Volume 9, Number 1—January 2003
Foot and Mouth Disease and Cryptosporidiosis: Possible Interaction between Two Emerging Infectious Diseases
During 2001, a large outbreak of foot and mouth disease occurred in the United Kingdom, during which approximately 2,030 confirmed cases of the disease were reported, >6 million animals were slaughtered, and strict restrictions on access to the countryside were imposed. We report a dramatic decline in the reported incidence of human cryptosporidiosis in northwest England during weeks 13–38 in 2001, compared with the previous 11 years. This decline coincided with the period of foot and mouth restrictions. No similar reduction occurred in the other 26 weeks of the year. We also noted a substantial decline in the proportion of human infections caused by the bovine strain (genotype 2) of Cryptosporidium parvum during weeks 13–38 that year but not during the other weeks.
Cryptosporidiosis is an acute diarrheal disease caused by a protozoan parasite Cryptosporidium parvum (1). Although the disease is self-limiting in most instances, in certain immunocompromised patients the infection can be very severe and potentially fatal (2). This disease is now the most common parasitic cause of human diarrheal disease in the United Kingdom; over the last 10 years, the northwest region of England has regularly reported more cases than any other region in the country (3). Cryptosporidiosis was originally thought to be a zoonosis, but epidemiologic studies (4) and the description of two C. parvum genotypes, one of which was only found in humans (genotype 1 or H), has highlighted the importance of person-to-person transmission (5). Nevertheless, zoonotic transmission is still an important route of infection, though the proportion of human Cryptosporidium infections originating from animals is still unknown.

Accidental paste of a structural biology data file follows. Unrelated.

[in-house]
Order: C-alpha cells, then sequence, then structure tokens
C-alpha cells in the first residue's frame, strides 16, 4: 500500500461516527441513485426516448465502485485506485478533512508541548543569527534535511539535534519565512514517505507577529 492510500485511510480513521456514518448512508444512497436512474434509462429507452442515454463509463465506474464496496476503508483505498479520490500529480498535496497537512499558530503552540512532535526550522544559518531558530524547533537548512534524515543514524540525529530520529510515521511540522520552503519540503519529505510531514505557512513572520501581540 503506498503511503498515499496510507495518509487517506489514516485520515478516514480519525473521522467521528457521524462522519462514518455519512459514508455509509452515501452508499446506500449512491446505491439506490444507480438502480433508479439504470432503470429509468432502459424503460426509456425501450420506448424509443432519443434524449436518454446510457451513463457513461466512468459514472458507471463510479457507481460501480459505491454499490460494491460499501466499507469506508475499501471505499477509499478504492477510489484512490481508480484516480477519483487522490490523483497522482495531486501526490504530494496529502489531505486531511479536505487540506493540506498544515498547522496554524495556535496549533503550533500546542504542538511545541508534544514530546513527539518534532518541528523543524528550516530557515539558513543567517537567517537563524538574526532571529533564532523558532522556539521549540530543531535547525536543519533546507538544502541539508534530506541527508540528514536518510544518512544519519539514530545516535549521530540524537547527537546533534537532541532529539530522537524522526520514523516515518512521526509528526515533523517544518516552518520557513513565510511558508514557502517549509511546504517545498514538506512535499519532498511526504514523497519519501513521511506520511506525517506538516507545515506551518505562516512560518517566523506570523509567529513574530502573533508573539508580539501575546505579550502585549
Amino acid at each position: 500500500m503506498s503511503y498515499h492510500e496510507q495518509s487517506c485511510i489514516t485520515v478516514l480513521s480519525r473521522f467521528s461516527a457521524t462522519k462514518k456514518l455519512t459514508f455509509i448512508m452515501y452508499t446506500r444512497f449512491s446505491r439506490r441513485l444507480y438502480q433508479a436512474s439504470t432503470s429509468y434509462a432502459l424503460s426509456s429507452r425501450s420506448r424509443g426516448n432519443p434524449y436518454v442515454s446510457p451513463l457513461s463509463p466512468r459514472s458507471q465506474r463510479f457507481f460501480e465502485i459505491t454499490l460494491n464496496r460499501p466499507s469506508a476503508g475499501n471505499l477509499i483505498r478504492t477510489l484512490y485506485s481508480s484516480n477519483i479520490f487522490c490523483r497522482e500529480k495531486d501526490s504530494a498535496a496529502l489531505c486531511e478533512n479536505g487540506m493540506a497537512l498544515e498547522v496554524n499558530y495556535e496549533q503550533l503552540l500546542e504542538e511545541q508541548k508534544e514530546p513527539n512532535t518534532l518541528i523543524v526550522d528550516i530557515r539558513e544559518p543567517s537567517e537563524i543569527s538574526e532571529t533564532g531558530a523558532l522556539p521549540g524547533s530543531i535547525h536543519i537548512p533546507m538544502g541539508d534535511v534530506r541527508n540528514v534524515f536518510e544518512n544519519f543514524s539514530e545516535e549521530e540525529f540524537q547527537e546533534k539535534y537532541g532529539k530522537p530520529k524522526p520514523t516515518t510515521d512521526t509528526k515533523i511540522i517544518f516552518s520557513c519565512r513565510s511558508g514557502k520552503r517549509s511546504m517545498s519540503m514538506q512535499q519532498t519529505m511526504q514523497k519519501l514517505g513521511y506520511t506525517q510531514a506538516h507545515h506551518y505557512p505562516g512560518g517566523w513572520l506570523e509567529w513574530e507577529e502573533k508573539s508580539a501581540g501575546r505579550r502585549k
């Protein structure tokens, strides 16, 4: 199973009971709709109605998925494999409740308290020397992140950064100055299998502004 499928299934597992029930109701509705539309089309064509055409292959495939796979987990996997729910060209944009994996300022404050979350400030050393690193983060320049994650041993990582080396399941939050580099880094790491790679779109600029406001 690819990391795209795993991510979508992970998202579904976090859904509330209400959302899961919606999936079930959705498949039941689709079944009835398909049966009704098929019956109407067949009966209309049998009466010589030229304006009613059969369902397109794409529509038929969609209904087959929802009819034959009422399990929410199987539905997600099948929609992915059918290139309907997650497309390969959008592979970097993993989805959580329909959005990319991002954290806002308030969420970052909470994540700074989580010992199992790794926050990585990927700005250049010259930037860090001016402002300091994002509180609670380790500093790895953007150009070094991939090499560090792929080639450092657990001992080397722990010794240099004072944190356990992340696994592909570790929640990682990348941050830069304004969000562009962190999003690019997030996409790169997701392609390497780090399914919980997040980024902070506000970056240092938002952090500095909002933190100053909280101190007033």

During 2001, a major outbreak of foot and mouth disease occurred in the United Kingdom. Coincident with this outbreak, we noted a dramatic decline in reports of Cryptosporidium infection in the northwest region. We describe the change in epidemiology of reported cryptosporidiosis during that year and discuss the hypothesis that this reduction may have resulted from public health measures introduced to control the foot and mouth disease epidemic.
During 2001, the United Kingdom experienced its largest recorded outbreak of foot and mouth disease. The first case was identified on February 19 in sows awaiting slaughter at an abattoir in Essex County, in the south of England. The epidemic reached its peak on March 30 when 61 new cases were identified. Although most cases had occurred by the end of April, the final case was not identified until September 30, for a total of 2,030 confirmed cases (Figure 1) (6). A case was defined as infection in one or more animals on a single premises.